“I know they’d like it,” Armstrong said. “Why, when I was playing in Berlin on tour, thousands of those cats from the Iron Curtain countries slipped over to hear me play. Music is music … that’s a universal language.”
As he walked up to the fieldhouse from dinner, many yelled “Hey Louie.” His only reply was a broad grin, slight wave and a throaty “yeahhhhh.”
Talk of traffic
Dad didn’t have to take Mom far to the hospital, as we lived nearby, so there were no wild scenes of Dad speeding in the car to get Mom to the delivery room on time. Probably a good thing, as it was reported Thursday, April 3, that an electromatic radar speed reader was brought into local use for the first time the day before by State Police Troop C.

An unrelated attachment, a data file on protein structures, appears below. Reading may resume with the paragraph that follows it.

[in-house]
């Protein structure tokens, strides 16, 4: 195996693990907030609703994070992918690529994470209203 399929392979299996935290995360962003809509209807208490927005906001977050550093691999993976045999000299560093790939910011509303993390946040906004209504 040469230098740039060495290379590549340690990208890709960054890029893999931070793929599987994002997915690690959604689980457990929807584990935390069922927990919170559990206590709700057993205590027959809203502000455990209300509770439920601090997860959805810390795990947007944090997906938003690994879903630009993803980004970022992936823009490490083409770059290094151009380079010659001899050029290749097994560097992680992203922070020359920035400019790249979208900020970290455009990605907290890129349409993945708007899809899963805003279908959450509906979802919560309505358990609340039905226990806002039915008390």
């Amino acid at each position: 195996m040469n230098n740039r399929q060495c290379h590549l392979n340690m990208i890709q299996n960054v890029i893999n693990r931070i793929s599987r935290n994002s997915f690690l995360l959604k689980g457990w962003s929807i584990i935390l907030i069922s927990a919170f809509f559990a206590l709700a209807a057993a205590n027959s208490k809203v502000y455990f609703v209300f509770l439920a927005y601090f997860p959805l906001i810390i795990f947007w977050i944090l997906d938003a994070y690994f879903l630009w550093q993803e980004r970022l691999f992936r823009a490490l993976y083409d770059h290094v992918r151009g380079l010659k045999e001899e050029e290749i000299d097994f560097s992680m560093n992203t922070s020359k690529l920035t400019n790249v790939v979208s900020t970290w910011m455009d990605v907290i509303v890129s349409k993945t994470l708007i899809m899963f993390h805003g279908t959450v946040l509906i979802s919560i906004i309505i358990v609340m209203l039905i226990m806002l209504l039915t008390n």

The first meter was set up in Rockdale, north of Sidney. Several arrests had been made by late Wednesday afternoon.
Downtown Oneonta motorists had no such worries of speeding or getting caught that month, as much of the time there was plenty of traffic congestion. It was long before Interstate 88 existed, but discussions of building such a traffic by-pass were becoming frequent.
Downtown merchants invited a founder of the Downtown Idea Exchange of New York City, Laurence A. Alexander, to Oneonta on Tuesday, April 22, to help retailers and business services cope with recession problems of the time. Alexander had analyzed problems and suggested solutions facing downtown business districts in many cities.
This was a workshop held at the Elks Club on Chestnut Street. Alexander stressed how in studies where by-passes were constructed, it helped keep business downtown. It would help keep downtown appealing, along with other promotions and retail planning.
“If you don’t,” Laurence warned, “it could mean location of a shopping center out of town, drawing from the many customers who should be downtown creating foot traffic in and out of stores.”